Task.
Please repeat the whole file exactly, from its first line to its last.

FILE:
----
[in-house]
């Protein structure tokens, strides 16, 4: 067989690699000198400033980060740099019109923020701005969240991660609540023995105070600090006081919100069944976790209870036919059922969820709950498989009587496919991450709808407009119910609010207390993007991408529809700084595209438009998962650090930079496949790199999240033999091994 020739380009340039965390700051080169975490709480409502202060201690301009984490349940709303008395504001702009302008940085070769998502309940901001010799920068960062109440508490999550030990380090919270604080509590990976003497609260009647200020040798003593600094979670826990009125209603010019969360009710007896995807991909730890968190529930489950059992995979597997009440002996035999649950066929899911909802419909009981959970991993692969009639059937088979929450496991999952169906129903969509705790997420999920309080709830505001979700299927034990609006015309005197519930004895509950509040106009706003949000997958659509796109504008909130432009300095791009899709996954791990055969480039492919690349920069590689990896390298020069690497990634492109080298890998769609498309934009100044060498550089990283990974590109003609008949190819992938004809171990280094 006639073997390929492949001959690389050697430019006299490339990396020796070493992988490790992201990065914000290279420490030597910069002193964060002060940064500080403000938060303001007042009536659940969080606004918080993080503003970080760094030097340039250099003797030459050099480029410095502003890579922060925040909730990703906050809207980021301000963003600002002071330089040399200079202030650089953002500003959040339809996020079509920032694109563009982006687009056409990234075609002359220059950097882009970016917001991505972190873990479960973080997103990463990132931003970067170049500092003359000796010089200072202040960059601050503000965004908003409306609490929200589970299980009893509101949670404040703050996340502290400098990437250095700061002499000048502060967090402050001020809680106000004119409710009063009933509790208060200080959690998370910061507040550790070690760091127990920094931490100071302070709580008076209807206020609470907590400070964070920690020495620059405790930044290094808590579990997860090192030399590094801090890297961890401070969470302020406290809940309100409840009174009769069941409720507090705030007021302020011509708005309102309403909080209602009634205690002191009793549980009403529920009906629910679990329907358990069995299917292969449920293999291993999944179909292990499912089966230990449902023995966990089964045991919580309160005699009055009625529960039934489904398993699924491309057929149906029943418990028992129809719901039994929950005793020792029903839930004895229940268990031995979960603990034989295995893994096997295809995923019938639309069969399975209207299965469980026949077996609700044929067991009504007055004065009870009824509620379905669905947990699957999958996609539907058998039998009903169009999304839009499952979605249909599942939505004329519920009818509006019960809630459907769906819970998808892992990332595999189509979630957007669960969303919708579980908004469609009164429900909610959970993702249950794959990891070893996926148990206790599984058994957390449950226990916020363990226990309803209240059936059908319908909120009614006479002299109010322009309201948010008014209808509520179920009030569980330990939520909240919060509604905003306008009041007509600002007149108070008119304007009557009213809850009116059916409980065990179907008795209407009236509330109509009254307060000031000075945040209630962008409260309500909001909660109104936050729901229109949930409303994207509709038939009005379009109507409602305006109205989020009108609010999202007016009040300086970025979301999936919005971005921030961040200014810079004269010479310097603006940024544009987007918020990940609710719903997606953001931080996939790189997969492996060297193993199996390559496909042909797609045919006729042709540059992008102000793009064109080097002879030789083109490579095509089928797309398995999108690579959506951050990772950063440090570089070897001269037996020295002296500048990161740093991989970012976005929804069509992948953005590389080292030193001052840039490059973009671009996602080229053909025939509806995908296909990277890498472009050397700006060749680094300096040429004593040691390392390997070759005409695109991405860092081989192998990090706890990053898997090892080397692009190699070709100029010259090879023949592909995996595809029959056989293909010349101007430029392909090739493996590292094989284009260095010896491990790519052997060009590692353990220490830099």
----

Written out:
[in-house]
């Protein structure tokens, strides 16, 4: 067989690699000198400033980060740099019109923020701005969240991660609540023995105070600090006081919100069944976790209870036919059922969820709950498989009587496919991450709808407009119910609010207390993007991408529809700084595209438009998962650090930079496949790199999240033999091994 020739380009340039965390700051080169975490709480409502202060201690301009984490349940709303008395504001702009302008940085070769998502309940901001010799920068960062109440508490999550030990380090919270604080509590990976003497609260009647200020040798003593600094979670826990009125209603010019969360009710007896995807991909730890968190529930489950059992995979597997009440002996035999649950066929899911909802419909009981959970991993692969009639059937088979929450496991999952169906129903969509705790997420999920309080709830505001979700299927034990609006015309005197519930004895509950509040106009706003949000997958659509796109504008909130432009300095791009899709996954791990055969480039492919690349920069590689990896390298020069690497990634492109080298890998769609498309934009100044060498550089990283990974590109003609008949190819992938004809171990280094 006639073997390929492949001959690389050697430019006299490339990396020796070493992988490790992201990065914000290279420490030597910069002193964060002060940064500080403000938060303001007042009536659940969080606004918080993080503003970080760094030097340039250099003797030459050099480029410095502003890579922060925040909730990703906050809207980021301000963003600002002071330089040399200079202030650089953002500003959040339809996020079509920032694109563009982006687009056409990234075609002359220059950097882009970016917001991505972190873990479960973080997103990463990132931003970067170049500092003359000796010089200072202040960059601050503000965004908003409306609490929200589970299980009893509101949670404040703050996340502290400098990437250095700061002499000048502060967090402050001020809680106000004119409710009063009933509790208060200080959690998370910061507040550790070690760091127990920094931490100071302070709580008076209807206020609470907590400070964070920690020495620059405790930044290094808590579990997860090192030399590094801090890297961890401070969470302020406290809940309100409840009174009769069941409720507090705030007021302020011509708005309102309403909080209602009634205690002191009793549980009403529920009906629910679990329907358990069995299917292969449920293999291993999944179909292990499912089966230990449902023995966990089964045991919580309160005699009055009625529960039934489904398993699924491309057929149906029943418990028992129809719901039994929950005793020792029903839930004895229940268990031995979960603990034989295995893994096997295809995923019938639309069969399975209207299965469980026949077996609700044929067991009504007055004065009870009824509620379905669905947990699957999958996609539907058998039998009903169009999304839009499952979605249909599942939505004329519920009818509006019960809630459907769906819970998808892992990332595999189509979630957007669960969303919708579980908004469609009164429900909610959970993702249950794959990891070893996926148990206790599984058994957390449950226990916020363990226990309803209240059936059908319908909120009614006479002299109010322009309201948010008014209808509520179920009030569980330990939520909240919060509604905003306008009041007509600002007149108070008119304007009557009213809850009116059916409980065990179907008795209407009236509330109509009254307060000031000075945040209630962008409260309500909001909660109104936050729901229109949930409303994207509709038939009005379009109507409602305006109205989020009108609010999202007016009040300086970025979301999936919005971005921030961040200014810079004269010479310097603006940024544009987007918020990940609710719903997606953001931080996939790189997969492996060297193993199996390559496909042909797609045919006729042709540059992008102000793009064109080097002879030789083109490579095509089928797309398995999108690579959506951050990772950063440090570089070897001269037996020295002296500048990161740093991989970012976005929804069509992948953005590389080292030193001052840039490059973009671009996602080229053909025939509806995908296909990277890498472009050397700006060749680094300096040429004593040691390392390997070759005409695109991405860092081989192998990090706890990053898997090892080397692009190699070709100029010259090879023949592909995996595809029959056989293909010349101007430029392909090739493996590292094989284009260095010896491990790519052997060009590692353990220490830099």